Due to the rigorous training the new recruits had too undergo, and the demanding schedule once they became firemen, there was little time left to handle the responsibilities for the upkeep of the dojo, financially or otherwise. This led to the closing of the dojo, although prior instructors and students managed to find other places to work out and practice Isshin Ryu Karate. As the new firemen worked to obtain financial security they also concentrated on their professional growth and advancement with the Meanwhile the new firemen concentrated on their professional growth and advancement within the Fire Dept as they gained security for themselves and families.
Shihan Edmon formally began teaching Isshin Ryu Karate in 1980 out of his home. He started with his wife; Sensei Barbara and their children; Herb Jr., Edward, and Sandra as his students. The neighborhood children got a thrill watching the family practice, and wanted to be a part of the action. Soon as more and more of the neighborhood children started participating so did the need for more room to hold these classes. Throughout this time as Shihan Edmon tried to get a foothold as a Isshin Ryu Karate teacher, Sensei Barbara was by his side, as well as the children; being supportive and encouraging him to follow his dream, and she has continued to do so over the years. Shihan Edmon admits that he might not have gained what they currently have if it had not been for her unwavering attitude that he could and would succeed.
Shihan then moved the classes to Thomas Bell Coummunity Center where he utilized the larger facilities for his classes. At Thomas Bell with the help of instructor Kenny Sewell new programs and activities were incorporated and the membership grew daily. In 1982, Kenny Sewell became the first person trained by Shihan Edmond who was promoted the Isshin Ryu Karate black belt. followed in 1988 by the black belt promotions of Barbara Edmon, Edward Edmon II, Dion Carrell, and Leah Lee Duran. During the years between 1984 -1994 the membership continued to expand and the club’s favorable reputation was recognized throughout the city for the quality of their programs. Again there was a need for a larger facility, plus Shihan Edmon had a desire to have his own place.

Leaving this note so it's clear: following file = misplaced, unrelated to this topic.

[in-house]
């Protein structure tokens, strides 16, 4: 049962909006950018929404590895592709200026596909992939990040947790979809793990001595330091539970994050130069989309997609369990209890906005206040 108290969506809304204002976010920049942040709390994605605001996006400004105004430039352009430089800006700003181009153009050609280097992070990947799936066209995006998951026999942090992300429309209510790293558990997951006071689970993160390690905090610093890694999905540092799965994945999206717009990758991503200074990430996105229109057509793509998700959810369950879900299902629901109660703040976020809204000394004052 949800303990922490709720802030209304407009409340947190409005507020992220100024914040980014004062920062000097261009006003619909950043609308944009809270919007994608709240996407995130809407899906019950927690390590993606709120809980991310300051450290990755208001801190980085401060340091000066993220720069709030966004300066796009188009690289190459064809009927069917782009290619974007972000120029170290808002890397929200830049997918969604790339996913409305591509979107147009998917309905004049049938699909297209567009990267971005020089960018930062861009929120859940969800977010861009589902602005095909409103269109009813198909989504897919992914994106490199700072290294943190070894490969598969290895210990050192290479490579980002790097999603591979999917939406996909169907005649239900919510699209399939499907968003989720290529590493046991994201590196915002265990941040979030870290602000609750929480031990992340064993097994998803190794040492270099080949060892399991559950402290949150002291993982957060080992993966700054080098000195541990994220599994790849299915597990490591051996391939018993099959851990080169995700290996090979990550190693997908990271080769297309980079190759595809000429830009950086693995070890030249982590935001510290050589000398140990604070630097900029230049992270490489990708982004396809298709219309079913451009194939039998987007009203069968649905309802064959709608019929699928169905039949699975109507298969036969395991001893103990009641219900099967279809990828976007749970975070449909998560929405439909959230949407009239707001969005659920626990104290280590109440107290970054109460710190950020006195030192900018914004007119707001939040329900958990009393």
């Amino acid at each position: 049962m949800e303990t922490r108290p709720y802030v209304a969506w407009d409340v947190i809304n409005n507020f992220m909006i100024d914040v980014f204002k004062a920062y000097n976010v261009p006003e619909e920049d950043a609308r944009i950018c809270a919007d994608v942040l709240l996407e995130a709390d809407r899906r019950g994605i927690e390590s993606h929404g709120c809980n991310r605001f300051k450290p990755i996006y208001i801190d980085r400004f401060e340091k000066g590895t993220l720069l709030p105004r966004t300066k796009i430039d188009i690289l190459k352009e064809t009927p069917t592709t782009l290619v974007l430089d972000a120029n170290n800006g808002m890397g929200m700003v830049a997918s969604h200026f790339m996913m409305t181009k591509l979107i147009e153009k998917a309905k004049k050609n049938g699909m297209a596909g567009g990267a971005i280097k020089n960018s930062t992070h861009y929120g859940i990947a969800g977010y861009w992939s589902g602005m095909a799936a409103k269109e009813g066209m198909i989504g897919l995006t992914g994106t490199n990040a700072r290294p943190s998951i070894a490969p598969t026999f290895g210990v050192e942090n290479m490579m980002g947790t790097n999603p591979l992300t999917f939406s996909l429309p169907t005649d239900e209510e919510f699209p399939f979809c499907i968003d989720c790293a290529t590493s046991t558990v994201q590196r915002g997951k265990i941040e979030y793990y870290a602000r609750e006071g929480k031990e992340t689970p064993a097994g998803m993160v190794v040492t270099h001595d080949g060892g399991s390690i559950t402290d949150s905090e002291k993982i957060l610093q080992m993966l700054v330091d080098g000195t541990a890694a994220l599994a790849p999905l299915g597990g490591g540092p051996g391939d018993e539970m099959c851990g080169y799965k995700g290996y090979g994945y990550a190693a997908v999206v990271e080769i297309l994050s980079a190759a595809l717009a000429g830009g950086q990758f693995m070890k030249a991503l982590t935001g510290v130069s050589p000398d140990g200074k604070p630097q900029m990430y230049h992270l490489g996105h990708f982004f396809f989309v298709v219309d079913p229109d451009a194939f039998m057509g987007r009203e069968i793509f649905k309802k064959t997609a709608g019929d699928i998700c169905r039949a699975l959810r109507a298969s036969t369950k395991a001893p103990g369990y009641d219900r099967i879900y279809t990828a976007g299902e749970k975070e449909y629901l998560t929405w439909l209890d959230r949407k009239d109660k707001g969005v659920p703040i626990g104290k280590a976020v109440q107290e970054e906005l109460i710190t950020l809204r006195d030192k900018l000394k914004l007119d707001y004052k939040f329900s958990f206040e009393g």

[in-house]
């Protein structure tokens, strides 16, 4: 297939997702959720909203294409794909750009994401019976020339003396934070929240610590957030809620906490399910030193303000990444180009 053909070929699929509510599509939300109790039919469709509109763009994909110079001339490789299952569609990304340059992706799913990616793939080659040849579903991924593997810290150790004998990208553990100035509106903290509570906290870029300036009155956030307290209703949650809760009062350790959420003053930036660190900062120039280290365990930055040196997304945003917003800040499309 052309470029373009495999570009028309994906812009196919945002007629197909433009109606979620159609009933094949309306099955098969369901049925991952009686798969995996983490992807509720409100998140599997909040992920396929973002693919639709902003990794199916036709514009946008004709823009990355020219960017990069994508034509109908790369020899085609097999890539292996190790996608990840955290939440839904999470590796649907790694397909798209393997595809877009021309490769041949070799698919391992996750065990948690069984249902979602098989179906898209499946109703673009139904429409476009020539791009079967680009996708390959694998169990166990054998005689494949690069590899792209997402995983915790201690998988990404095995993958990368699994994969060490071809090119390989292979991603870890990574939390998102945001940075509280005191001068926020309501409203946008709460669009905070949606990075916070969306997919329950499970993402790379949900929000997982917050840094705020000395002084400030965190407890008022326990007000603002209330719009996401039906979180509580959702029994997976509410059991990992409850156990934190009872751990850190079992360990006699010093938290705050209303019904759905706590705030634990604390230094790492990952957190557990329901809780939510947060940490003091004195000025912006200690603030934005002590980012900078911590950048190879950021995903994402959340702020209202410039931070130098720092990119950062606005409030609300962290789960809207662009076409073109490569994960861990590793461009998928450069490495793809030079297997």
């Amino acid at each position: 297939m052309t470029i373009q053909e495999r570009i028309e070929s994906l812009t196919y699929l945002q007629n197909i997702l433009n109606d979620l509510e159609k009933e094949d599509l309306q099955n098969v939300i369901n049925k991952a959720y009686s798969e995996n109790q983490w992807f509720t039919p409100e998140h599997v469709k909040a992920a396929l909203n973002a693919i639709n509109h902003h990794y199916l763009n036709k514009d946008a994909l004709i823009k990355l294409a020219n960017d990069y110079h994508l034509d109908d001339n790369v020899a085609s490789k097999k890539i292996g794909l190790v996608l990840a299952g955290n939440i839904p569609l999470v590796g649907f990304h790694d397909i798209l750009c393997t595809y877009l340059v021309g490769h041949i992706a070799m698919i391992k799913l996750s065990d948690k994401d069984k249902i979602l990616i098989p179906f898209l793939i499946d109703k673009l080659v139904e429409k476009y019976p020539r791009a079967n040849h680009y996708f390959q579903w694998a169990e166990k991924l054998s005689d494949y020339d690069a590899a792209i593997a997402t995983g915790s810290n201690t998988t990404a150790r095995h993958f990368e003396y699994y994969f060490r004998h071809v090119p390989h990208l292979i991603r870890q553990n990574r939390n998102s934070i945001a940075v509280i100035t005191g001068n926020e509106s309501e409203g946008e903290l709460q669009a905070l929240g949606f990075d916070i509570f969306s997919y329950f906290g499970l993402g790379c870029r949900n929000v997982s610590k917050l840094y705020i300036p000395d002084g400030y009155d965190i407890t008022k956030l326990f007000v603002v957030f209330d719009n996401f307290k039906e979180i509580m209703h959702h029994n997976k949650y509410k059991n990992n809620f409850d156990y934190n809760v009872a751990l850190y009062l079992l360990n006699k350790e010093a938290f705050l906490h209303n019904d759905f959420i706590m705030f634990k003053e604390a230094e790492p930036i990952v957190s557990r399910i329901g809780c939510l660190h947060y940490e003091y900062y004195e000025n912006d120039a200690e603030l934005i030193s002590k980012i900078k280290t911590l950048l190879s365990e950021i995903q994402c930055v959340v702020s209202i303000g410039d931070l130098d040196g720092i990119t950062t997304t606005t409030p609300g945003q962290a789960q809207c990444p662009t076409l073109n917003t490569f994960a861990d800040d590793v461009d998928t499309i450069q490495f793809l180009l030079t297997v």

In 1984 an opportunity arose, and he was able to lease the Texaco gas station on Gibson that had gone out of business. He reconfigured the floor plans and remodeled the facility to fit the needs of his classes, and Isshin Ryu Club Inc. became its official name. Meanwhile in between 1993 and 1994 City Councilman; Steve Gallegos and City Manager; Mark Sanchez worked together, and was finally able to obtain from Intel Corporation the building that is the current home of Isshin Ryu Karate Club Inc., and since satellites offering Isshin Ryu Karate have opened at various sites throughout the city; such as Los Padillas Community Center, and Paradise Hills Community Center. Also Alvarado Community Center, as well as other community centers has hosted Isshin Ryu Karate events.
As Sensei Edmon continued to teach classes, he was also honing his Isshin Ryu Karate techniques, and has earned the honorable and respected title of “Shihan” with the distinction of being the only holder of a 7th degree black belt in the state of New Mexico. Isshin Ryu Club has thrived and grown, and provides a variety of educational, fitness exercise, and dance programs, and annually organize and hold community events almost every month of the year (see attachments for a listing of events and current programs).